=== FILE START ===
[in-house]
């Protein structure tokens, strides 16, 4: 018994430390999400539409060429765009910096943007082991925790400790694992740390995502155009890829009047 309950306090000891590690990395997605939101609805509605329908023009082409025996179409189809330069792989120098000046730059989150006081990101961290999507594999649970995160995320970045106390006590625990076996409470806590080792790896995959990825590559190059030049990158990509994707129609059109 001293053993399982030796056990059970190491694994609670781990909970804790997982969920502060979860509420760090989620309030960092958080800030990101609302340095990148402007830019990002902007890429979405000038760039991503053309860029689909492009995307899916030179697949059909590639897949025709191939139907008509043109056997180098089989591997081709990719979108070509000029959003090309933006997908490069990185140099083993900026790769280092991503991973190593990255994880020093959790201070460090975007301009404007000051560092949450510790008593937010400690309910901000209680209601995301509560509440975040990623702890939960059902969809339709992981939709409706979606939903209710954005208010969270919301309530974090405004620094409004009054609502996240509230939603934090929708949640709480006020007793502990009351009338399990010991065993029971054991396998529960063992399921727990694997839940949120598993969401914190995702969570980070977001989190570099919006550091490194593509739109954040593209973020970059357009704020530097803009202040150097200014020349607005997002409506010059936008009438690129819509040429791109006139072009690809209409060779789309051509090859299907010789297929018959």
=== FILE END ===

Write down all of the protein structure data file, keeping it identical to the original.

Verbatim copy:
[in-house]
């Protein structure tokens, strides 16, 4: 018994430390999400539409060429765009910096943007082991925790400790694992740390995502155009890829009047 309950306090000891590690990395997605939101609805509605329908023009082409025996179409189809330069792989120098000046730059989150006081990101961290999507594999649970995160995320970045106390006590625990076996409470806590080792790896995959990825590559190059030049990158990509994707129609059109 001293053993399982030796056990059970190491694994609670781990909970804790997982969920502060979860509420760090989620309030960092958080800030990101609302340095990148402007830019990002902007890429979405000038760039991503053309860029689909492009995307899916030179697949059909590639897949025709191939139907008509043109056997180098089989591997081709990719979108070509000029959003090309933006997908490069990185140099083993900026790769280092991503991973190593990255994880020093959790201070460090975007301009404007000051560092949450510790008593937010400690309910901000209680209601995301509560509440975040990623702890939960059902969809339709992981939709409706979606939903209710954005208010969270919301309530974090405004620094409004009054609502996240509230939603934090929708949640709480006020007793502990009351009338399990010991065993029971054991396998529960063992399921727990694997839940949120598993969401914190995702969570980070977001989190570099919006550091490194593509739109954040593209973020970059357009704020530097803009202040150097200014020349607005997002409506010059936008009438690129819509040429791109006139072009690809209409060779789309051509090859299907010789297929018959």